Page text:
For designers who already have a fully fledged business, the contest has a different purpose - one that chimes more with, say, London's NewGen contest (previous winners have included House of Holland, Louise Goldin and Nicholas Kirkwood): to develop international business from the exposure of winning. Sheikha Amal and her partner, Raghda Taryam, the creative team behind Kanzi, are both from solid business backgrounds and appreciate just how much this sort of event can help both their brand and the country's international standing. They have taken advantage of help on offer from the Sharjah Government's Ruwad Establishment scheme for fostering young businesses, and have a design team and a thriving local business designing abayas, jelabiyahs, evening gowns and wedding dresses to show for it, but they are already looking beyond the Emirates.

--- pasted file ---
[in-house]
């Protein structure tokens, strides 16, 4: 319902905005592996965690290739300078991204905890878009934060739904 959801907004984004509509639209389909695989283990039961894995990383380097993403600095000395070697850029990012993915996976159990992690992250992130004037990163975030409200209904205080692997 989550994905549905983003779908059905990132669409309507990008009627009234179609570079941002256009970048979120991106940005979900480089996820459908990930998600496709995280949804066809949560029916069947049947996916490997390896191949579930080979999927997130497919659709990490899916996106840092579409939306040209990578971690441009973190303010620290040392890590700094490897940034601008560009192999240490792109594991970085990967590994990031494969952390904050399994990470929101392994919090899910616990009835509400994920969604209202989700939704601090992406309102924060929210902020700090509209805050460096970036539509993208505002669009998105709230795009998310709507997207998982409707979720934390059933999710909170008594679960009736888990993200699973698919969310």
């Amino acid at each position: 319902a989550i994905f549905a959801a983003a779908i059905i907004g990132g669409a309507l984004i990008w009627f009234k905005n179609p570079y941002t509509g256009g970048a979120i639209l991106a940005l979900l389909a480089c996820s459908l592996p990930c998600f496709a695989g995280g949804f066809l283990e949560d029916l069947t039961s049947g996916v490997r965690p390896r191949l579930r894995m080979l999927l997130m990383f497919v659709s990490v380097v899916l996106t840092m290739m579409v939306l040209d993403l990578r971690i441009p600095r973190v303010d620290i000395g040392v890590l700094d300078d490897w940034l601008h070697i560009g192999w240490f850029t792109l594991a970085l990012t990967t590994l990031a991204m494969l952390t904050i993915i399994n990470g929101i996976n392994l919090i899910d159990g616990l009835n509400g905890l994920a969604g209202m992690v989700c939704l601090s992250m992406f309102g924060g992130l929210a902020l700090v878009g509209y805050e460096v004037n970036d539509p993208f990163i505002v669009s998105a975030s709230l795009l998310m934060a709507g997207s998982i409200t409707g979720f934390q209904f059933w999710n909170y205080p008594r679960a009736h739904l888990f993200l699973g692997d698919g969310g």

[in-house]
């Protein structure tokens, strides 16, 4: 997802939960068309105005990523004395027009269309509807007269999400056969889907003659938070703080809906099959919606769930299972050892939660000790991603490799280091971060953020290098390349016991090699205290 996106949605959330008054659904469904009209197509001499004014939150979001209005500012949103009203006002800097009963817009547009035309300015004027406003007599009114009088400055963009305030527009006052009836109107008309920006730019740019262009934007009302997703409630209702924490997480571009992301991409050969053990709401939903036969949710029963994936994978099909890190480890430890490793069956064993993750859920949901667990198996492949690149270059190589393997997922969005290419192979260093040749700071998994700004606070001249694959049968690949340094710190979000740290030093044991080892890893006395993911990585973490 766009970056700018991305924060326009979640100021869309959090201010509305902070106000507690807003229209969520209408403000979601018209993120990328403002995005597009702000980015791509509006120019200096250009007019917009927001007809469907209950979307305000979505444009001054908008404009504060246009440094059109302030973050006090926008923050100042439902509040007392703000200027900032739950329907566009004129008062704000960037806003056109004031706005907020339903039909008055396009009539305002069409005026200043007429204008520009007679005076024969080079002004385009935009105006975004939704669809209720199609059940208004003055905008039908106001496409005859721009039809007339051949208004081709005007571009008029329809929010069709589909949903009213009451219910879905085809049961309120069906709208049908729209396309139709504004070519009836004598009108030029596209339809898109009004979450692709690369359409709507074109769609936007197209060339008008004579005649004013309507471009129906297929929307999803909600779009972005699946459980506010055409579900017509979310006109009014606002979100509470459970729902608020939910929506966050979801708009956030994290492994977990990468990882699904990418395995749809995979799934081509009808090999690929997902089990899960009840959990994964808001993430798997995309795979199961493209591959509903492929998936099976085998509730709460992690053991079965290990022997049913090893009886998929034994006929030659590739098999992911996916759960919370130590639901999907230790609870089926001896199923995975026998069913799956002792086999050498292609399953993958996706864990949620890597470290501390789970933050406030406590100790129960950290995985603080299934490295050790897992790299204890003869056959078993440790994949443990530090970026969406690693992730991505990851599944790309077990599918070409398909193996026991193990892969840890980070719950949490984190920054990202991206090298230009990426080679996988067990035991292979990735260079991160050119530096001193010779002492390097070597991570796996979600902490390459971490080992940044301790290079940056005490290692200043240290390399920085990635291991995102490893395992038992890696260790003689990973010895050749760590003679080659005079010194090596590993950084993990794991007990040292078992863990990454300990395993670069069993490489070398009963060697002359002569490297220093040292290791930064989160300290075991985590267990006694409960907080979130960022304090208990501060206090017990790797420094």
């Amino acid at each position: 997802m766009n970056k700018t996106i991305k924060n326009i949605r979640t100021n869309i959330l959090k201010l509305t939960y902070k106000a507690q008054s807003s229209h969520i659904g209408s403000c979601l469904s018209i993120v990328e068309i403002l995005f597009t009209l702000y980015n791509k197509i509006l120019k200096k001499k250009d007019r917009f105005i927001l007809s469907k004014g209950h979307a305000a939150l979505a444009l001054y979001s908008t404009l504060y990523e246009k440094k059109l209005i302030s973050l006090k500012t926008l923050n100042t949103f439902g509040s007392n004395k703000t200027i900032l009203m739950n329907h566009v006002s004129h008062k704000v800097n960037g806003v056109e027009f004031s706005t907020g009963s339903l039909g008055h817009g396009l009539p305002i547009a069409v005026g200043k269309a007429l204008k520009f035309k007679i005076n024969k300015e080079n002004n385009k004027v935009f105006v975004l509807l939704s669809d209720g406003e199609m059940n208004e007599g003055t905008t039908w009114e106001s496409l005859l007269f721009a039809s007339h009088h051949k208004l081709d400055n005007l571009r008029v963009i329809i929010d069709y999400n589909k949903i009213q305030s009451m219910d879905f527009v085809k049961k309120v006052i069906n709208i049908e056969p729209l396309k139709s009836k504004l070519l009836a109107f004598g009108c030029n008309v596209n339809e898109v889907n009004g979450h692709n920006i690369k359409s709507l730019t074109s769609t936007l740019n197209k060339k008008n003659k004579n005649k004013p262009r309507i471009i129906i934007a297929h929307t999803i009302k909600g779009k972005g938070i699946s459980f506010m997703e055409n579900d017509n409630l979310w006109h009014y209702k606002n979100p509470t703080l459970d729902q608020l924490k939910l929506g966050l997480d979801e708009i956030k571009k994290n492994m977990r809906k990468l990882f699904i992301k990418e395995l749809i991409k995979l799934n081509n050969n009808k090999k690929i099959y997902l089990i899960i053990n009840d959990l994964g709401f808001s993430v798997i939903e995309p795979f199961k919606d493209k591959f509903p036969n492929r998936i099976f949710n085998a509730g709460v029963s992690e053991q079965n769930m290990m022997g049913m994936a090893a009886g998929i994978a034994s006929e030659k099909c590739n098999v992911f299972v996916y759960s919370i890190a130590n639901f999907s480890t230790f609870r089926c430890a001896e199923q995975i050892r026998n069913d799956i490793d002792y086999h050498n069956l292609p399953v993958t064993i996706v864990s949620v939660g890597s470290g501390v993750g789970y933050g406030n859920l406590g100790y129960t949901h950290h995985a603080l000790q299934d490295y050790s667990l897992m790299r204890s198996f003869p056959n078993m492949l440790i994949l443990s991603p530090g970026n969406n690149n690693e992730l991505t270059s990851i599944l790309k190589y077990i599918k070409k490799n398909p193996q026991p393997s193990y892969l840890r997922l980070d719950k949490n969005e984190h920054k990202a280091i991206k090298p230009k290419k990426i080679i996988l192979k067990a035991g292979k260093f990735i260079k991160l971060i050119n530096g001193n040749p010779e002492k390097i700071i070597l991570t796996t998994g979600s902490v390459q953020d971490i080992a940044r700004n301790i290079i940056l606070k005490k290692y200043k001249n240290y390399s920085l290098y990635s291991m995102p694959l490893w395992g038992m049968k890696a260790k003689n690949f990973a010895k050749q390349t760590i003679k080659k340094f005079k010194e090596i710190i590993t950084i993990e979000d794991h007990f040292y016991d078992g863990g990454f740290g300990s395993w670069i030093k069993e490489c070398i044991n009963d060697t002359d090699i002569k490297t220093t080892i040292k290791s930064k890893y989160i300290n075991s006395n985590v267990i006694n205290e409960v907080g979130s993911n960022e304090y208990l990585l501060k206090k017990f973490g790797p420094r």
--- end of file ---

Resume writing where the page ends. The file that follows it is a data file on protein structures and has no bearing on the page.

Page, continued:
"This is one of the reasons we're participating in DFW and Fashion Expo Arabia: to build relationships with buyers," says Raghda Taryam. "We would like to be stocked not only in top boutiques in the Emirates but the GCC and internationally. It's all about building a brand. It's all about expanding our customer base, so we're not only looking for a local market, we're looking for an international market."
With increasingly outward-looking attitudes like this - not to mention more fashion courses than ever in the UAE and international Arabian fashion role models from Qasimi to Elie Saab - the Emirates' clothing industry has the opportunity to make a virtue of its youth, to cast off the baggage of Europe and America's weighty heritage and come up with something genuinely new. If the talent does indeed emerge, it will be an exciting few years in Arabian fashion.
The Emirati fashion label Kanzi has five pairs of tickets to its Dubai Fashion Week spring/summer 2010 show tomorrow, for the first 10 readers to email firstname.lastname@example.org with their name and phone number.